“Worrying is like paying a debt you don’t owe” 
 — Mark Twain

Why you should try this:

Worrying about something often gets you stuck in a negative thought spiral that you can’t get out of. It takes away the focus of the present moment and makes you anxious of the future. This is your monkey mind on steroids! You most likely won’t be able to stop worrying thoughts entering your mind, but you CAN decide to zap out of them as soon as they appear.

How to do it:

Whenever a worry enters your mind, use this 3-step process to zap out of it instantly:

  1. Acknowledge that you are in fact worrying about something.
  2. Ask yourself if there is something you can do NOW to change the situation. If yes, do it right away or set a time and date when you will do it. Then, move on to point 3 without further obsessing about it to much.
  3. Tell yourself that worrying is pointless now. There is nothing you can do RIGHT NOW and worrying about it won’t stop it from happening if it actually were to happen — because research shows that as much as 80% of our fears and worries never come true. By reminding yourself that worrying is an unproductive way to use your mental energy, you will find it easier to let your worries go and focus on something positive.

Strategy 7: Shift your Perspective to stop Obsessive Thought Circles

What it does:

Shifting your perspective is the secret to escaping the negative spiral of over-identifying with a problem or situation in your life and seeing no way out of it. It transforms your thinking from seeing everything black and white and kicks you out of the self-loathing “poor me” state.

How to do it:

Take a problem or situation in your life where you feel stuck and do this 2-step process based on the mantra “Change your mind to change your world”.

  1. Come up with new solutions: Ask yourself these questions that will make you think beyond your normal sphere of solutions:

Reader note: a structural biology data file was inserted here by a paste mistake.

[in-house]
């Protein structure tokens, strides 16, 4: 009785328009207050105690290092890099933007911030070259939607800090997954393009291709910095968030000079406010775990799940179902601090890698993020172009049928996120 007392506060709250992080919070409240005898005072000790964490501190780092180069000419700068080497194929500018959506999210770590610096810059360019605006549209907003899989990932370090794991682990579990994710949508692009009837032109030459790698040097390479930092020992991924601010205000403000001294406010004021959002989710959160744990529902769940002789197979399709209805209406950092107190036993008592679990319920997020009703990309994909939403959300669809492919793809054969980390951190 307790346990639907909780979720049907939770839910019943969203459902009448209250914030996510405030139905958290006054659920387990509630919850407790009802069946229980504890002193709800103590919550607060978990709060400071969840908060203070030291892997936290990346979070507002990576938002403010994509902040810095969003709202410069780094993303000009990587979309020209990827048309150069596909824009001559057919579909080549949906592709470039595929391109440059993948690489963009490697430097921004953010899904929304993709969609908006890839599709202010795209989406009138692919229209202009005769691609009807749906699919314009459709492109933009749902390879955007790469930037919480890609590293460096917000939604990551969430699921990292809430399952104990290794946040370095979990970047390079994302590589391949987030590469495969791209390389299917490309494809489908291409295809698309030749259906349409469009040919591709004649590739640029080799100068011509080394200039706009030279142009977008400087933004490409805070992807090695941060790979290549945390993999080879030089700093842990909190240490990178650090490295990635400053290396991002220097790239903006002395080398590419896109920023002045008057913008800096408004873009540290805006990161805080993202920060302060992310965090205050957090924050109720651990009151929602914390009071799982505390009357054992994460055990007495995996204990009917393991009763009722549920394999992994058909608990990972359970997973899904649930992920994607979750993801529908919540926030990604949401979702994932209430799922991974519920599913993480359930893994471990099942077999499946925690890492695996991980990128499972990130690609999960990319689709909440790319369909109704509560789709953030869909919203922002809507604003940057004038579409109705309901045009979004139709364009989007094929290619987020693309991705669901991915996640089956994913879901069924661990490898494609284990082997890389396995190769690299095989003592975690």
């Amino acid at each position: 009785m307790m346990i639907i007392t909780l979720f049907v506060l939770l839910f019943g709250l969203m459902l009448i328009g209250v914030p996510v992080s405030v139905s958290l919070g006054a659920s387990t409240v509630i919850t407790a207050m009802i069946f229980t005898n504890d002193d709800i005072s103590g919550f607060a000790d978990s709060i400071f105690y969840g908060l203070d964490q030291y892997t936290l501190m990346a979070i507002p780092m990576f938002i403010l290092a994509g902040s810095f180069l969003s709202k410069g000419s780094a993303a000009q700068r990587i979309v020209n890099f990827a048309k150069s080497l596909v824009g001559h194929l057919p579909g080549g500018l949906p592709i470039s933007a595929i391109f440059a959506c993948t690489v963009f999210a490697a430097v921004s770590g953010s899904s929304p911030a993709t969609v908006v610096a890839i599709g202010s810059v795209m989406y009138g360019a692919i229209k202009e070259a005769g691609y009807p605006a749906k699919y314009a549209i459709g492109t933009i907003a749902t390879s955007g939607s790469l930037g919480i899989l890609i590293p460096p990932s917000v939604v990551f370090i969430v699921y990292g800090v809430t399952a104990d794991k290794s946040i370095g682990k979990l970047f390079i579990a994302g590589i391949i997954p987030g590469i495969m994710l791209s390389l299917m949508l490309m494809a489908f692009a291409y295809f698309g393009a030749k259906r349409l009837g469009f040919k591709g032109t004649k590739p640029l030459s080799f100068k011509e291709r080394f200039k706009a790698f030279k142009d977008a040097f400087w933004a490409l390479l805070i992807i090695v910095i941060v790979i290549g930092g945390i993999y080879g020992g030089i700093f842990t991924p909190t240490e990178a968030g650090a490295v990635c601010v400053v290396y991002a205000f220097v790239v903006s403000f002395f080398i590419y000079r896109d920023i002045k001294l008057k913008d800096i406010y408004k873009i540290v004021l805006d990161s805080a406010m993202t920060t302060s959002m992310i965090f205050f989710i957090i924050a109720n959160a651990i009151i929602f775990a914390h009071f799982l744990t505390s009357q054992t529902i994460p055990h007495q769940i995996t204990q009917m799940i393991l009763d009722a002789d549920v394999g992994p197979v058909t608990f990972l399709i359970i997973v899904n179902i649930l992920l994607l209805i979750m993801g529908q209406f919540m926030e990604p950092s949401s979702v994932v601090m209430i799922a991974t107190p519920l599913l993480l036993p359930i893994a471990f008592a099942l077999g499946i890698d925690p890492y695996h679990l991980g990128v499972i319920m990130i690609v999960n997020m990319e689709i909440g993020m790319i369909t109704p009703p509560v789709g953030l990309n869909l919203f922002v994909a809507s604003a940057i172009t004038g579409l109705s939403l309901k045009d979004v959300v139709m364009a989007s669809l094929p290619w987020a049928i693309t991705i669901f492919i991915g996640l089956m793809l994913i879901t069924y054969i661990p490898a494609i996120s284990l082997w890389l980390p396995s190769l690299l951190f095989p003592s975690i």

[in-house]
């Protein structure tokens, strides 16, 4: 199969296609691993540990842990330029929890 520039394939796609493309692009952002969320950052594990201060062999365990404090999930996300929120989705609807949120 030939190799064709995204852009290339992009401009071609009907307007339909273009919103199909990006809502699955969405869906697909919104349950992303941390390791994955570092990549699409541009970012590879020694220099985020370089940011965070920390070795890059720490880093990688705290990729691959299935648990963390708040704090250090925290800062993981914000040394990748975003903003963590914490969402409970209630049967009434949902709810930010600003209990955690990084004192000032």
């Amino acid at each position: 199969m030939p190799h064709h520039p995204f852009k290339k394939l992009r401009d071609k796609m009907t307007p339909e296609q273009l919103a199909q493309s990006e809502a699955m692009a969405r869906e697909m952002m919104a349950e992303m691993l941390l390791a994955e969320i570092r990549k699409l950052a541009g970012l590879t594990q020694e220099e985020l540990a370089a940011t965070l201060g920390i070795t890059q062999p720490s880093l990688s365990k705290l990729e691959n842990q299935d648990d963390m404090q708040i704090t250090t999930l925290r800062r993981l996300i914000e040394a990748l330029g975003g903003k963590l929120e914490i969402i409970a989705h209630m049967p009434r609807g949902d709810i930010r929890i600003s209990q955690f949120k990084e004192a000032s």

– What would I do if money was no problem?
    – What would I do if I was not afraid?
    – What would I do if I knew I could not fail?
    – What would I do if I did not care what other people think?
  2. Reframe the situation in your head: If you have exhausted all options to change your situation through question 1 and weren’t able to improve your situation, then it’s time to change the way you think of the situation itself. Ask yourself the following questions:
    – How could I see this differently? 
    – What are the good things about this situation? What am I learning from it?
    – How would my hero/someone I admire think about this situation?

Strategy 8: Pull yourself into the Present Moment

Why this is powerful:

Your monkey mind is particularly skilled at obsessing about the past or the future. But true happiness can only be found in the present moment. Mastering the art of living in the moment is a powerful way to interrupt your monkey mind and find some peace in the here and now.

How to do it:

Whenever you notice that you are lost in thoughts instead of focusing on what is right in front of you, try this powerful exercise that works like magic: Focus on all your 5 senses to pull yourself into the present moment. What are you seeing? What are you hearing? What are you smelling? What are you tasting? Who is with you? How does your body feel?


Strategy 9: Do an Activity that requires your Mind’s full Attention

Why you should try it:

Your mind is a lot more likely to wander if you are doing low key activities like walking, working on boring tasks, running errands or attending tiring meetings. But by engaging your brain in activities that require its full attention, you train your mind to shut off the constant chatter and focus on the task at hand.

How to do it:

Make it a point to regularly seek out activities that require your mind’s attention for a couple of hours without distractions. This could mean getting into the flow state while working (you can learn more about it here), doing an intense workout that challenges your coordination skills or immersing yourself into an activity you love — like reading a single book, playing with a child or expressing yourself creatively with painting, making music, writing or cooking.


WHAT ARE YOUR STRATEGIES & EXPERIENCES?

Would love to hear about them in the comments 🙂

Originally published at medium.com